Although term limits have become the widely accepted standard for city, county and state office holders in California, approved by substantial margins by voters, most school boards have successfully resisted by declining to submit them to voters for approval.
Like opponents of tougher gun laws who never think the time is right for a public discussion about them, neither immediately after a horrific shooting, when emotions are high, nor later when the pressure for action dissipates, school boards seem to always find a reason to deny the public the chance to vote on and enact term limits.
But due to the unusual current make-up of the Palo Alto school board, with four of the five members still in their first four-year term and the fifth on track to finish her third term totaling 13 years in 2020, the school district has a rare opportunity to put a term limit measure on this November's ballot without it being personal or affecting any of its "young" members, who all say they will not seek more than two terms. The time is right — and long overdue.
The proposal to put term limits before the voters came from Todd Collins, one of the two members elected in November 2016. He believes the district would benefit from ensured turnover on the board and the predictability of when open seats would create opportunities for community members to run for office without having the nearly impossible task of defeating an incumbent.
Perhaps predictably, although unfortunately, during discussion at Tuesday night's board meeting, only third-termer Melissa Baten Caswell resisted the proposal, citing how rarely a school board member has sought a third term and the value of experience. She pointed to other school districts with trustees who had served for 20 or more years and who were highly valued resources to other board members, including those in neighboring districts.
The other three Palo Alto board members each expressed support for Collins' proposal and a belief that two terms (eight years) is an appropriate length of service, but Jennifer DiBrienza and Terry Godfrey also wondered if the estimated one-time cost of $70,000 to $100,000 to put the term-limit measure on the ballot was a justifiable expense in light of the district's current budget challenges. Board president Ken Dauber and Collins argued the one-time cost was minor compared to the importance of the reform.
Although in the last 40 years only two school board members decided to disregard the long-established but not required practice of stepping down after eight years, both occurred in the last six years — a time of unprecedented chaos and controversy within the district. In 2012, Camille Townsend ran for and won a third term and then left office at the end of 2016 after 13 years on the board, deciding against going for a fourth term. In the 2016 election, Baten Caswell successfully sought a third term. In both cases, potential candidates were likely discouraged from organizing campaigns because of the uncertainty of whether these incumbents would step down or run for another term.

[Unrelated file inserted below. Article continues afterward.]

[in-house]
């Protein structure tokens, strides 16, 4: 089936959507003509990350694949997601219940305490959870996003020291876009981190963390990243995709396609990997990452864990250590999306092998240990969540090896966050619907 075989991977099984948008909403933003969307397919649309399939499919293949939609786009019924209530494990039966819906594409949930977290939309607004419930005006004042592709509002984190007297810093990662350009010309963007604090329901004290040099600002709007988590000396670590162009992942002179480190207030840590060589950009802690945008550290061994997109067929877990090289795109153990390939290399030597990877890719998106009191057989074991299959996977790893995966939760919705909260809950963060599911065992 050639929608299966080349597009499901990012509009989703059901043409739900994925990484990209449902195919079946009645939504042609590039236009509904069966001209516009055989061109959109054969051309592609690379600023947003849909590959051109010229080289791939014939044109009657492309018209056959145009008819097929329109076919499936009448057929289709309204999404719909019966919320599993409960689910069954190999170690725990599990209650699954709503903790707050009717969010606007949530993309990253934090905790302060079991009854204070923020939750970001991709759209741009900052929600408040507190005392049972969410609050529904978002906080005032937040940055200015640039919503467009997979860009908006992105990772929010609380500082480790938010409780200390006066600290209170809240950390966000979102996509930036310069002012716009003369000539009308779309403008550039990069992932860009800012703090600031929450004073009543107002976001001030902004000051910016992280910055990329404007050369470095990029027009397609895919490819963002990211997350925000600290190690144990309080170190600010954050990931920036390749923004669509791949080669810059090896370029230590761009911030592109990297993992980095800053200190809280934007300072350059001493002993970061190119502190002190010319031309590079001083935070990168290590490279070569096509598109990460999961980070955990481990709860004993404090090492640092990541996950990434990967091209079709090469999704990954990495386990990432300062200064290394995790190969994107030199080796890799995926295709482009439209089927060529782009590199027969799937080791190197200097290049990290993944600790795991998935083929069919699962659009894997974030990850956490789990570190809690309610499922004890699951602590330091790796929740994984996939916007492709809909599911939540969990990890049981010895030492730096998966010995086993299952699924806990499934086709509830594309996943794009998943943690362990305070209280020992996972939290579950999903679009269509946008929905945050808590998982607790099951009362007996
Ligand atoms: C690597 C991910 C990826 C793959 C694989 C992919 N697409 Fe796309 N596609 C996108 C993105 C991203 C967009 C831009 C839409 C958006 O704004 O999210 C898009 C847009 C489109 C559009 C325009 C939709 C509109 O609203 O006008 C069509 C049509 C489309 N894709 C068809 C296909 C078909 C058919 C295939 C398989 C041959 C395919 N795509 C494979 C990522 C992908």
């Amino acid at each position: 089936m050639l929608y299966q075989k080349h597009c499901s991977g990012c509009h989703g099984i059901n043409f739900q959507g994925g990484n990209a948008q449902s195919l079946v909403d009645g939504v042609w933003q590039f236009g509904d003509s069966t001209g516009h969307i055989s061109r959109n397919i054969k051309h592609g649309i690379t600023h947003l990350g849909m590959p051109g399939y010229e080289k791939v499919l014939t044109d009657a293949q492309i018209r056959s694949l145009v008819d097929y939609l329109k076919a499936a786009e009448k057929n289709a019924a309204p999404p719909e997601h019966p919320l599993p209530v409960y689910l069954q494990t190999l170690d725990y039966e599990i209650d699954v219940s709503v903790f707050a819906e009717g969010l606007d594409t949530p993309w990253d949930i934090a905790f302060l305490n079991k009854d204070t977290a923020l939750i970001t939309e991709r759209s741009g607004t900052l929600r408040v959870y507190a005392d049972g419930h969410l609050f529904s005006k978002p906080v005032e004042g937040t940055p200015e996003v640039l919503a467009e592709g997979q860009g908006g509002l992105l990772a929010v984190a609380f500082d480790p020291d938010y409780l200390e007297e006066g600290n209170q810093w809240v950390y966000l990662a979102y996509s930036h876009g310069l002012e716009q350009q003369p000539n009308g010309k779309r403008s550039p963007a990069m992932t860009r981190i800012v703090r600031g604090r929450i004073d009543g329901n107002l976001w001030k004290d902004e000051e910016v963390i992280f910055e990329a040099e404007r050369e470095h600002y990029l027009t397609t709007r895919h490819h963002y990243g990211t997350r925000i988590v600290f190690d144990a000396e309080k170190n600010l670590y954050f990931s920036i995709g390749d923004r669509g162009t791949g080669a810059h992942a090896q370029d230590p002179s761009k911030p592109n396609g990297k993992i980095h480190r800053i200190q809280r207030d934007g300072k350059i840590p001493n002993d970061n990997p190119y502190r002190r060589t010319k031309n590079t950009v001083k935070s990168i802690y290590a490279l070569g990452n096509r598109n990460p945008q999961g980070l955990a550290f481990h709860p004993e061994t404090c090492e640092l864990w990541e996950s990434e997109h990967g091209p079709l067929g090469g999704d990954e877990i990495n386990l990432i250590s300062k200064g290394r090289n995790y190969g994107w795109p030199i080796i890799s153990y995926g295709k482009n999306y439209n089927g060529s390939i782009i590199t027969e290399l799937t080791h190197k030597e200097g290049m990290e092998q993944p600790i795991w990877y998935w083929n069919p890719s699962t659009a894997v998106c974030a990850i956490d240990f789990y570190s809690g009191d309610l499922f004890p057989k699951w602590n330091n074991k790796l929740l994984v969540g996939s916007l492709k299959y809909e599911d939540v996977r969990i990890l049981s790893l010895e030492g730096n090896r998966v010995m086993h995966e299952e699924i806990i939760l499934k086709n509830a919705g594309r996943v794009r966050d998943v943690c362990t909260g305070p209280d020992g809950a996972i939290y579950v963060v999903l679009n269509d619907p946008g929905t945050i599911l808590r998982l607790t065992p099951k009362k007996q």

So those who say that term limits aren't needed because of the self-discipline of school board members are misguided, and now is the time to adopt term limits so the turnover of board seats is no longer left to chance and subject to personal desires or ambitions.
The last time this issue arose, in 1997, was when then-school board member Don Way proposed a two-term limit be placed on the ballot for all the same reasons being advanced by Collins. Way's colleagues at the time saw no need for it given that the two-term limit had become deeply embedded into the culture of school district politics. The proposal quickly died away, as it has on many school boards throughout the state.
The reality is that incumbency is worth at least 10 to 15 percentage points in a local election, forcing interested challengers to start well behind before the campaign even begins. Without term limits, and especially in a community as rich with talent as Palo Alto, this advantage undermines the desirable rotation of our representatives and creates no predictability of opportunity.
This problem has been solved in almost every city and county in California with overwhelming voter approval (and at a cost of putting the measure on ballots) and with almost universal positive effects for our democracy.
While the cost of placing a term-limit measure on the ballot is not inconsequential, a one-time expenditure of up to $100,000, drawn from the district's substantial reserves, should not influence this decision. This district routinely spends this kind of money on items far less important than this reform. It is more than ironic that the two board members who failed to follow the unofficial two-term limit voted repeatedly, mostly in closed session, to unwisely spend hundreds of thousands of dollars in legal expenses fighting against the federal Office for Civil Rights.
Turnover on elected local public bodies is the lifeblood of democracy. It is what fuels new ideas, opens up access to underrepresented segments of the community and prevents administrators from becoming too close to the officials to whom they report. Our current school trustees should not put a price tag on that.